2012 is going to be a big year for Whyte. It’s been a decade since the brand first arrived on the UK mountain bike scene and the bikes just keep on getting better, as we found out when we headed to the company’s launch at Cannock Chase this week.
We got the chance to get up and close to the new bikes, as well as taking a couple for a thorough ride on the fantastic trails around the Chase. Here’s an overview of what’s new for 2012.
Whyte 146 X
The company’s flagship all-mountain 146 X is a killer package for the rider who wants a 150mm bike to cover trails at astonishing speed, whether it’s scrabbling up steep climbs or descending at breakneck speed.
For £4,999 the new X is seriously loaded with top-end kit, with a parts package that means it weighs in at 24lb (that’s as light as many race hardtails!). It’s right on trend with a 1×10 drivetrain, using an E-13 XCX chain guide and Shimano’s new XTR rear mech, RockShox Reverb dropper post and Easton Haven Carbon wheels to keep the weight down.
Fox supply slippery Kashima coated 32 Float 150 RCL FIT forks with a QR15 axle and Float RP23 XV 2 Sleeve shock. Whyte have chosen a Press Fit BB30 bottom bracket and Shimano E-Thru 142mm rear axle to ensure maximum stiffness, but the clever modular dropouts let you run whatever axle system you prefer.
Elsewhere there’s Maxxis Ardent and Crossmark UST tyres, Easton 740mm handlebars and matching stem, with Avid Elixir XX World Cup brakes and a Shimano XTR rear shifter. The bike is finished in a stunning stealth matt black finish which with the matching components lets the Kashima coated suspension really ping; it’s a bike that looks like it means business.
On paper the 146 X looks fantastic value for money, and for a 150mm trail bike to weigh less than 24lbs, could this be the ultimate UK trail bike?
The three bike range starts at £2,999 with the 146 S, which uses exactly the same frame as the X but trims the componentry package to meet the lower price point, and the 146 Works costs £3,999.
Whyte steps into 29er market with three models
For 2012 Whyte is stepping into the 29er arena with three models, the aluminium 829 costing£1899 and two carbon fibre offerings, the £1,999 29er C and £2,599 29er CS.
The three bikes are designed with Whyte’s own take on 29er geometry, with a slacker headangle, 69 degrees, and shorter chainstays, 425mm, than most 29ers.
Keeping the wheels close together, and the wheelbase short, is a concern when designing 29er frames so Whyte have pushed the rear wheel as close to the bottom bracket as possible, with a dramatically curved seat tube and direct mount front mech, rather than a band-on, allowing for increased tyre clearance with the short chainstays. The actual chainstay length has a 20mm range of adjustment with Whyte’s unique modular dropout system.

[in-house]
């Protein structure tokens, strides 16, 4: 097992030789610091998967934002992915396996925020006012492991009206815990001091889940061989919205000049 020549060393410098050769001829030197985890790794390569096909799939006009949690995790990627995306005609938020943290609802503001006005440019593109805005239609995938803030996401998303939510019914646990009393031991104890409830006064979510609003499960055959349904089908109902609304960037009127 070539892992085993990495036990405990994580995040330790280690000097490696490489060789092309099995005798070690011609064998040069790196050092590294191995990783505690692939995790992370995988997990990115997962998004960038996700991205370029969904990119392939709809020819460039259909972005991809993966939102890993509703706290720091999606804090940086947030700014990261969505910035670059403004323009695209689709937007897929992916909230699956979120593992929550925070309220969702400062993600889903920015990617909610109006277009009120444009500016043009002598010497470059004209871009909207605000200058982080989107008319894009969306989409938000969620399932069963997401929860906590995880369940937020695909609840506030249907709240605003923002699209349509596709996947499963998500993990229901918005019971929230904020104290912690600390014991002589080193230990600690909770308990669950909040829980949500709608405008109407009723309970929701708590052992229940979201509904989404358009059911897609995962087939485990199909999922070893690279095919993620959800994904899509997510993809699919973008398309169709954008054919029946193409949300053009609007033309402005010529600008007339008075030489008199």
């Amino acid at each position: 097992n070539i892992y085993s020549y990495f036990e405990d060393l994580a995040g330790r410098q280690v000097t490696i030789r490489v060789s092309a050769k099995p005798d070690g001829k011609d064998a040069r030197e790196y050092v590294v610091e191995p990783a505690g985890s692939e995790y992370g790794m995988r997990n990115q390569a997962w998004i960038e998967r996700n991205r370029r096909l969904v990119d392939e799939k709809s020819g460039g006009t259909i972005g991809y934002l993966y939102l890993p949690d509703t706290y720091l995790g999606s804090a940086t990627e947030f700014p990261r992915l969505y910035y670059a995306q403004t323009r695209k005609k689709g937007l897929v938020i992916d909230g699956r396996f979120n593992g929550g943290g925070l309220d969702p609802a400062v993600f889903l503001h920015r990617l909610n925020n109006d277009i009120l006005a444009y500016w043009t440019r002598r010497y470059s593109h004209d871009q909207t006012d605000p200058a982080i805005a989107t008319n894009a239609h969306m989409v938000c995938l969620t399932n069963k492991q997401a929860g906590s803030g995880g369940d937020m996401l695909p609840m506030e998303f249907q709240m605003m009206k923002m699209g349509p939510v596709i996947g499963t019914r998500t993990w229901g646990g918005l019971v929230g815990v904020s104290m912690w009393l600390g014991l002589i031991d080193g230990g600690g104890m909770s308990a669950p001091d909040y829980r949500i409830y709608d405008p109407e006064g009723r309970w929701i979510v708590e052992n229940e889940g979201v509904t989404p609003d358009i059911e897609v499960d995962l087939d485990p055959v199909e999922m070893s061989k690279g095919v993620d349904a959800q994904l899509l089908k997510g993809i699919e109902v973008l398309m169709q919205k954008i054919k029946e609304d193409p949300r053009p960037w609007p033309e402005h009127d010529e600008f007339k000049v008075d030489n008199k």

The 809 uses a 6061 triple butted hydroformed frame in two sizes, 18.5in and 20.5in, built up with a Shimano XT/SLx groupset and Fox 32 F29 RL 100mm fork with 15mm bolt-thru axle. The wheels use Whyte branded hubs with the company’s new XC-202 rims, with 32 spokes in the rear wheel and 28 up front. The bike we rode had an as yet unbranded Whyte flat bar measuring 710mm.
Both the 29er C and 29er CS use a brand new carbon fibre frame (which is also available with 26in wheels). It’s a sleek looking frame, one of the best looking 29er hardtails we’ve seen in fact, with a continuous curve stretching from the tapered head tube to the skinny dropouts, emphasised by the tasteful decals.
There’s been a real effort to boost the stiffness of the frame. The downtube is massive, something that is helped by the fitment of a Press Fit 30 bottom bracket. Equally chunky are the chainstays which should ensure impressive acceleration and rapid response out of the corners. Comfort has also been considered, the seat stays are incredibly skinny waif-like affairs, with a wishbone design and slender top tube.
The T-120 continues unchanged from 2011, when it was first introduced, with a rear shock upgrade with improved compression damping circuit and a larger air can reducing ramp-up in the latter stages of the travle
The 120mm bike features an updated aluminium front triangle and a carbon swingarm with Whyte’s Quad Link II suspension platform, with features like a tapered head tube, 142mm Maxle dropouts and a 68 degree head angle.
Whyte hardtail range expands
Whyte’s range of aluminium hardtails has proved so popular that they’ve added two new models to the line-up. Prices now start at just £699 for the 801, which with the new paintjob and decal package looks every bit as good as the models higher up the range.
Whyte adds cyclo-cross offerings
Another big new development for a company that looks to have been busy over the past year, is the introduction of a cyclo-cross range.
As with the 29ers, Whyte have really thought carefully about the geometry. The result is that the angles are a little slacker than typical road bike-based ‘crossers, so should suit those coming from a mountain bike background or people who want a ‘cross bike, but don’t want to race around a muddy field for an hour on it. They had events like the 3 Peaks and the growing popularity of cyclo-cross sportives in mind when they designed it.
They’ve got versatility, should you want to use one for commuting or lightweight touring, but they’re equally race-ready with the top-end Saxon Cross ready to hit the race track right from the shop floor. Prices start at £799 for the Kings Cross, and each model uses the same 6061 aluminium frame and straight bladed fork, aluminium on the Kings Cross and carbon on the Charing Cross and Saxon Cross. They’re all fitted with cable disc brakes.
First rides on these new bikes next week…